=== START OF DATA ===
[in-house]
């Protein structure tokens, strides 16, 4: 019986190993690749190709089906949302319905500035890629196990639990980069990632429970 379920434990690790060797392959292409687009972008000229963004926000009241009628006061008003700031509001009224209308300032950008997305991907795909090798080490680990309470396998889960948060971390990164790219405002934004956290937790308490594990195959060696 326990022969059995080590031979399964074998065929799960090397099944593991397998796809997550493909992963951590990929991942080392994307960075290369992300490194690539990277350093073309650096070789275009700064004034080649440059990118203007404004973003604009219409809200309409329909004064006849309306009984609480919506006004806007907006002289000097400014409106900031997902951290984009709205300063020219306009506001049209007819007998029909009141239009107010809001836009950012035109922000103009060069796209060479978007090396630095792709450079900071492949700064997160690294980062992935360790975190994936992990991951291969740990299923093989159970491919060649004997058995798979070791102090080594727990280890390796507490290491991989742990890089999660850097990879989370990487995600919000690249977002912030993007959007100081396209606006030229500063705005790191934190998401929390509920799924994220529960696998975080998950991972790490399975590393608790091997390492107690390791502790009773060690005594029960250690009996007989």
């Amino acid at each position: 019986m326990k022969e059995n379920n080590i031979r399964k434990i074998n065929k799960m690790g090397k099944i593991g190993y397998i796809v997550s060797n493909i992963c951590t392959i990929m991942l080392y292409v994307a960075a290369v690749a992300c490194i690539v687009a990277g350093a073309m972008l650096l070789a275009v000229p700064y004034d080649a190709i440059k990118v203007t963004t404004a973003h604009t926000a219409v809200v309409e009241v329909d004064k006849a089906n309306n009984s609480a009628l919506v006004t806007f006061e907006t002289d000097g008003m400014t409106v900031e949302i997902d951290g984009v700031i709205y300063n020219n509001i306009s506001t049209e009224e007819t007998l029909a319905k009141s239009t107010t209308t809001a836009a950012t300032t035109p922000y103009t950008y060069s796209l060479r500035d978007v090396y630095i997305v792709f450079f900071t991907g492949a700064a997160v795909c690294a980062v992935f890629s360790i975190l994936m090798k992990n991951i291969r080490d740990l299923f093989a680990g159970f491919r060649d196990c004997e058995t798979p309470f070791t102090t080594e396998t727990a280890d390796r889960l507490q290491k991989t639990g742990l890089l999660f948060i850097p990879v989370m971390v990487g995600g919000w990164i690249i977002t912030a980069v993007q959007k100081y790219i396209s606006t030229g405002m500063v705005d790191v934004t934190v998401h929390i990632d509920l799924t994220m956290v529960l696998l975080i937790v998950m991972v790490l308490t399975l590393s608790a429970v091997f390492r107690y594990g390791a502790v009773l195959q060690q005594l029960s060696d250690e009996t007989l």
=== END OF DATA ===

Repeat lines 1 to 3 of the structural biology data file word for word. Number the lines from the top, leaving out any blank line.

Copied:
[in-house]
């Protein structure tokens, strides 16, 4: 019986190993690749190709089906949302319905500035890629196990639990980069990632429970 379920434990690790060797392959292409687009972008000229963004926000009241009628006061008003700031509001009224209308300032950008997305991907795909090798080490680990309470396998889960948060971390990164790219405002934004956290937790308490594990195959060696 326990022969059995080590031979399964074998065929799960090397099944593991397998796809997550493909992963951590990929991942080392994307960075290369992300490194690539990277350093073309650096070789275009700064004034080649440059990118203007404004973003604009219409809200309409329909004064006849309306009984609480919506006004806007907006002289000097400014409106900031997902951290984009709205300063020219306009506001049209007819007998029909009141239009107010809001836009950012035109922000103009060069796209060479978007090396630095792709450079900071492949700064997160690294980062992935360790975190994936992990991951291969740990299923093989159970491919060649004997058995798979070791102090080594727990280890390796507490290491991989742990890089999660850097990879989370990487995600919000690249977002912030993007959007100081396209606006030229500063705005790191934190998401929390509920799924994220529960696998975080998950991972790490399975590393608790091997390492107690390791502790009773060690005594029960250690009996007989």
């Amino acid at each position: 019986m326990k022969e059995n379920n080590i031979r399964k434990i074998n065929k799960m690790g090397k099944i593991g190993y397998i796809v997550s060797n493909i992963c951590t392959i990929m991942l080392y292409v994307a960075a290369v690749a992300c490194i690539v687009a990277g350093a073309m972008l650096l070789a275009v000229p700064y004034d080649a190709i440059k990118v203007t963004t404004a973003h604009t926000a219409v809200v309409e009241v329909d004064k006849a089906n309306n009984s609480a009628l919506v006004t806007f006061e907006t002289d000097g008003m400014t409106v900031e949302i997902d951290g984009v700031i709205y300063n020219n509001i306009s506001t049209e009224e007819t007998l029909a319905k009141s239009t107010t209308t809001a836009a950012t300032t035109p922000y103009t950008y060069s796209l060479r500035d978007v090396y630095i997305v792709f450079f900071t991907g492949a700064a997160v795909c690294a980062v992935f890629s360790i975190l994936m090798k992990n991951i291969r080490d740990l299923f093989a680990g159970f491919r060649d196990c004997e058995t798979p309470f070791t102090t080594e396998t727990a280890d390796r889960l507490q290491k991989t639990g742990l890089l999660f948060i850097p990879v989370m971390v990487g995600g919000w990164i690249i977002t912030a980069v993007q959007k100081y790219i396209s606006t030229g405002m500063v705005d790191v934004t934190v998401h929390i990632d509920l799924t994220m956290v529960l696998l975080i937790v998950m991972v790490l308490t399975l590393s608790a429970v091997f390492r107690y594990g390791a502790v009773l195959q060690q005594l029960s060696d250690e009996t007989l």